Approximately 2 weeks after the assessment of whole-body and hepatic insulin sensitivity, subjects underwent a postprandial study day as previously described.21 Briefly, to assess fasting hepatic de novo lipogenesis (DNL), subjects consumed deuterated water (2H2O; 3g/kg body water) the evening before the study day to achieve a body water enrichment of 0.3%.21 Subjects arrived at the Clinical Research Facility after an overnight fast and were fed a standard test meal that contained 200mg of [U13C]palmitic acid (isotope purity 97%, CK Gas Products Ltd, Hook, UK) to trace the fate of dietary FA.21 Serial blood and breath samples were taken throughout the 5h postprandial period.
Whole blood was collected into heparinized syringes (Starstedt, Leicester, UK) and plasma was rapidly separated for the measurement of metabolite and insulin concentrations.21 Separations of chylomicrons of Svedberg floatation rate (Sf) >400 and VLDL-rich fraction (Sf 20–400) were made by sequential flotation using density gradient ultracentrifugation and the Sf 20–400 fraction was then further separated by immunoaffinity chromatography.22, 23
To determine specific FA composition and isotopic enrichment, total lipids were extracted from plasma and lipoproteins and FA methyl esters were prepared.22 FA compositions in these fractions were determined by GC, and palmitate concentrations were calculated as described elsewhere.21
13C/12C ratios in plasma non-esterified fatty acid, Sf >400 (chylomicron-TG), Sf 20–400-TG (TRL) and VLDL-TG FA methyl ester derivatives were determined using a ‘Delta Plus XP’ GC-combustion-isotope ratio MS (GC-C-IRMS) (Thermo Electron Corporation, Bremen, Germany) and 13C concentrations calculated as previously described.23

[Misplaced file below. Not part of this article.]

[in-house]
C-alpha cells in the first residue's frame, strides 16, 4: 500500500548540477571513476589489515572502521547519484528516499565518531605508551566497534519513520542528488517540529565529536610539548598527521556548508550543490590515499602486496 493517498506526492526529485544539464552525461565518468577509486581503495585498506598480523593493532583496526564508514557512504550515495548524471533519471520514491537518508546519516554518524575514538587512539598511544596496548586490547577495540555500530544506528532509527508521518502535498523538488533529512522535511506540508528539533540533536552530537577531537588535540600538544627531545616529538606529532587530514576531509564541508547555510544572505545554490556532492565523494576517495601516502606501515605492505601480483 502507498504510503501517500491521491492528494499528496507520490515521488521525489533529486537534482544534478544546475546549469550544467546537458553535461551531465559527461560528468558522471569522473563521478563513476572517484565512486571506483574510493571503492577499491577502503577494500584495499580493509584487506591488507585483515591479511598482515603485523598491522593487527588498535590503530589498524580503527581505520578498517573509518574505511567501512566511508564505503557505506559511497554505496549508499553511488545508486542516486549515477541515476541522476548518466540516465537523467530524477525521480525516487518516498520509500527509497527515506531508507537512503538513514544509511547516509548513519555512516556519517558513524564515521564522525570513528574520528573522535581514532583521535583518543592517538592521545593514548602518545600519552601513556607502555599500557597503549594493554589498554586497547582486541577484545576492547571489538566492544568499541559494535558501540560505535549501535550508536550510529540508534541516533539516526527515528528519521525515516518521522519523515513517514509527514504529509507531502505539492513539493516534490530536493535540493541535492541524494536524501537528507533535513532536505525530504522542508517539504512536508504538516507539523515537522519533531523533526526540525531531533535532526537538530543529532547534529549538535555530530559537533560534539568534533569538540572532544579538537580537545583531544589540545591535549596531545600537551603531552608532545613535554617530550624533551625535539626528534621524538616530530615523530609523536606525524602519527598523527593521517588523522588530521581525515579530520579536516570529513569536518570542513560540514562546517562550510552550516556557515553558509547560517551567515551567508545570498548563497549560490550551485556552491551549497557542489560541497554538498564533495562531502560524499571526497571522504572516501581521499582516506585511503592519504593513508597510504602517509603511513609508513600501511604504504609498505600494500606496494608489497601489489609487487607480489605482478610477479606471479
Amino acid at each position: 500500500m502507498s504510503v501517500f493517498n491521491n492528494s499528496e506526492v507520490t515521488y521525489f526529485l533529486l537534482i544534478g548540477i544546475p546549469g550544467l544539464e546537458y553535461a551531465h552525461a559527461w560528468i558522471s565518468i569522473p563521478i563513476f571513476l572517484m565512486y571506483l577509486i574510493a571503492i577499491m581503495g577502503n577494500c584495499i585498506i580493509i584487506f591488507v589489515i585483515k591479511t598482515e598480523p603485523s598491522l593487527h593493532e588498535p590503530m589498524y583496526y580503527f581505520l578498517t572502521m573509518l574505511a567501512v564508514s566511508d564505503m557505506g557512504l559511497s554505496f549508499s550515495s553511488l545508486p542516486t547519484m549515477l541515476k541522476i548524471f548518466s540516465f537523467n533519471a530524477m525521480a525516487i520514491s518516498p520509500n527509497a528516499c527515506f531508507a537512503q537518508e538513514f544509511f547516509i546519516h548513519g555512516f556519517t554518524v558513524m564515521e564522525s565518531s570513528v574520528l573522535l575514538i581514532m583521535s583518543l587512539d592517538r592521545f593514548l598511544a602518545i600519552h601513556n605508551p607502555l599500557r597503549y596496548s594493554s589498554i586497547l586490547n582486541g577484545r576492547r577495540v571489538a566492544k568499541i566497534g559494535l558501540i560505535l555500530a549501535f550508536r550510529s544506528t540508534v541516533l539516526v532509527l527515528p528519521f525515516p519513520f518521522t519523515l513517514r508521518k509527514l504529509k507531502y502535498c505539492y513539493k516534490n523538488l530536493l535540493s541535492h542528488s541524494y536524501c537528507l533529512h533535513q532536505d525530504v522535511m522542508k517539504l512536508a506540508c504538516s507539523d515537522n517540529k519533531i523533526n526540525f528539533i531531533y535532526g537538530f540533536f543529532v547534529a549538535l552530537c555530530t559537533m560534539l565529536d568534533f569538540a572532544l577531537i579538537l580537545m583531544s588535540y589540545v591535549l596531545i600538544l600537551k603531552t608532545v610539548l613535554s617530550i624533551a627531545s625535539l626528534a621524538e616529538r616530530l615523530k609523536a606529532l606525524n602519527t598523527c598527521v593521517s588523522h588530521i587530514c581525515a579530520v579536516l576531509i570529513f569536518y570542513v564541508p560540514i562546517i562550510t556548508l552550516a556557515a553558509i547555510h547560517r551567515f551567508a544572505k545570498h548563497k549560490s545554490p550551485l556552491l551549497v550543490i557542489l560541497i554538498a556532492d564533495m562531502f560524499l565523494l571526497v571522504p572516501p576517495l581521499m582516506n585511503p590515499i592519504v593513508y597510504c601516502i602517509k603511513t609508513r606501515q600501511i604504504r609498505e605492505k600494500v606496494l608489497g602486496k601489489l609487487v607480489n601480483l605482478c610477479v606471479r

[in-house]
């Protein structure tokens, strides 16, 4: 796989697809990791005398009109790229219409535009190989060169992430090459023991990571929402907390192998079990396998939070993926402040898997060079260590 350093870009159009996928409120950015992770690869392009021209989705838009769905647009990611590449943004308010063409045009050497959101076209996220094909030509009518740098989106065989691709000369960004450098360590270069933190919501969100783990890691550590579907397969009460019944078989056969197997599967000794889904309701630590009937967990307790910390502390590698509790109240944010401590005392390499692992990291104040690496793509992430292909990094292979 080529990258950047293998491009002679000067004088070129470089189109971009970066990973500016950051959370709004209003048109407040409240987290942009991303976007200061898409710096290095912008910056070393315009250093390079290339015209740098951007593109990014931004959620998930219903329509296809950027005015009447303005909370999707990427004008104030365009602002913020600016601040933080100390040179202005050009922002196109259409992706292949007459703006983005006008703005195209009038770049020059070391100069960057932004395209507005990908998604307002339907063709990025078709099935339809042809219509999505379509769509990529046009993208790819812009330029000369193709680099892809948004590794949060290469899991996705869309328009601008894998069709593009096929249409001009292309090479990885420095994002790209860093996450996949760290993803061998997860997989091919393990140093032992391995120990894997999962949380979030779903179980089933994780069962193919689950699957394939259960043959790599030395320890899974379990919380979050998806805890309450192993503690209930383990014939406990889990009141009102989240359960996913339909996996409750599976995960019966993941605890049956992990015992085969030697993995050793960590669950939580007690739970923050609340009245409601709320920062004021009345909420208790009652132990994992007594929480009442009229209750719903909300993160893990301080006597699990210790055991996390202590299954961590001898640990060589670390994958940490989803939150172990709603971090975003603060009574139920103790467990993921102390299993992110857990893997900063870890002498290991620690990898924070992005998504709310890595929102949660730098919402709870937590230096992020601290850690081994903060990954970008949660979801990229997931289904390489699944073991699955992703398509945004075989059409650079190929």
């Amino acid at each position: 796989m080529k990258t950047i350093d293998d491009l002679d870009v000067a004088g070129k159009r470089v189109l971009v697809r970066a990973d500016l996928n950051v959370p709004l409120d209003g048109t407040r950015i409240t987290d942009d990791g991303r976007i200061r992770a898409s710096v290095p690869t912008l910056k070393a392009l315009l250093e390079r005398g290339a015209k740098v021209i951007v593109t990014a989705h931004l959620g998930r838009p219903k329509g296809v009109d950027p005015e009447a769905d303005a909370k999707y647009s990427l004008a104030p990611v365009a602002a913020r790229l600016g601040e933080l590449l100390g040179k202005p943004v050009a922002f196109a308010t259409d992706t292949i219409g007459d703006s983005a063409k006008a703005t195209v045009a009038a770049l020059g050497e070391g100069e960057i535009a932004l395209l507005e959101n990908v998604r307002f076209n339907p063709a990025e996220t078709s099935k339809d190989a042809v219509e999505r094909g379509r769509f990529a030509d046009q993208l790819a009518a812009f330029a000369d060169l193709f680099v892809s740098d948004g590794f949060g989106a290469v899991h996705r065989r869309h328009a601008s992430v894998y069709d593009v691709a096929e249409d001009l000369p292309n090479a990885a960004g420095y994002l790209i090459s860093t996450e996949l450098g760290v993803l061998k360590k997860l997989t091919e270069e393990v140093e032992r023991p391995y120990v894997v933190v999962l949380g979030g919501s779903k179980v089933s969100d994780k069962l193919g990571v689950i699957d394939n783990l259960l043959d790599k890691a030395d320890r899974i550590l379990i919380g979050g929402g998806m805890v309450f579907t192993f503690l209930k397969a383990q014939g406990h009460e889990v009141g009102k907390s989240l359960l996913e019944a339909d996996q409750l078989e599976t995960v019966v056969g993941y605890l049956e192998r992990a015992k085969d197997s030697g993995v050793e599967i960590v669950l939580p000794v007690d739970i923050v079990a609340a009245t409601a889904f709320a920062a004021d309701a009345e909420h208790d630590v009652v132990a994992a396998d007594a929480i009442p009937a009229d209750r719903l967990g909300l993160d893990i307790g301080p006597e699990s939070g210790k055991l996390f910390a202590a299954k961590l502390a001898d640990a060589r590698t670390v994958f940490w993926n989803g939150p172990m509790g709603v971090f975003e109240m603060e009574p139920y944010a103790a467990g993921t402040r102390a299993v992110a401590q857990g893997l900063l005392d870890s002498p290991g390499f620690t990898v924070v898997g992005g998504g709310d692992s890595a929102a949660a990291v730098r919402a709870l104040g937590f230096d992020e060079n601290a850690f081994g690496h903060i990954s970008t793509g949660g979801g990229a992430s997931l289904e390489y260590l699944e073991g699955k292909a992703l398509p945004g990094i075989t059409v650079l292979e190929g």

To assess ketone body production arising from the oxidation of dietary [U13C]palmitate, we measured isotopic enrichment of [13C] in plasma 3OHB.21 Fasting hepatic DNL was assessed based on the incorporation of deuterium from 2H2O in plasma water (Finnigan GasBench-II, ThermoFisher Scientific, Hemel Hempstead, UK) into VLDL-TG palmitate using GC mass spectrometry.21 The concentration of VLDL-TG derived from DNL was determined by multiplying %DNL and the concentration of TG in VLDL.24
The sample size for the main study7 was powered to detect a change in liver fat content, as described previously;13 the sub-study reported here was run as a hypothesis-generating pilot study. Areas under the curve were calculated by the trapezoid method and were divided by the relevant period to give a time-averaged value. Data were analysed using SPSS for Windows v20 (SPSS, Chertsey, UK). Statistical significance was set at P<0.05. Data are reported as mean (s.e.m.) unless otherwise stated. All data sets were tested for normality according to the Shapiro–Wilk test. Baseline results were compared with end of study results using a paired t-test or the Wilcoxon signed rank test for non-parametric data. Comparisons between the two groups were undertaken using independent t-test or Mann–Whitney U-test for non-parametric data.
Baseline and end of study characteristics of participants with a change in erythrocyte DHA enrichment of 2% (n=9) or <2% (n=7) are shown in Table 1. One participant randomised to the placebo group had a significant increase in erythrocyte EPA and DHA enrichment (0.8 and 4.2%, respectively) between baseline and end of study measurements; the increase is most likely because they started consuming more oily fish or over-the-counter fish oil capsules during the course of the trial. There was no significant change in body mass index or body fat percentage between baseline and end of study in either group (Table 1). Baseline liver fat content ranged from 5.3 to 85% and although liver fat decreased to a greater extent in the DHA2% compared with the DHA<2% group, this difference did not reach statistical significance.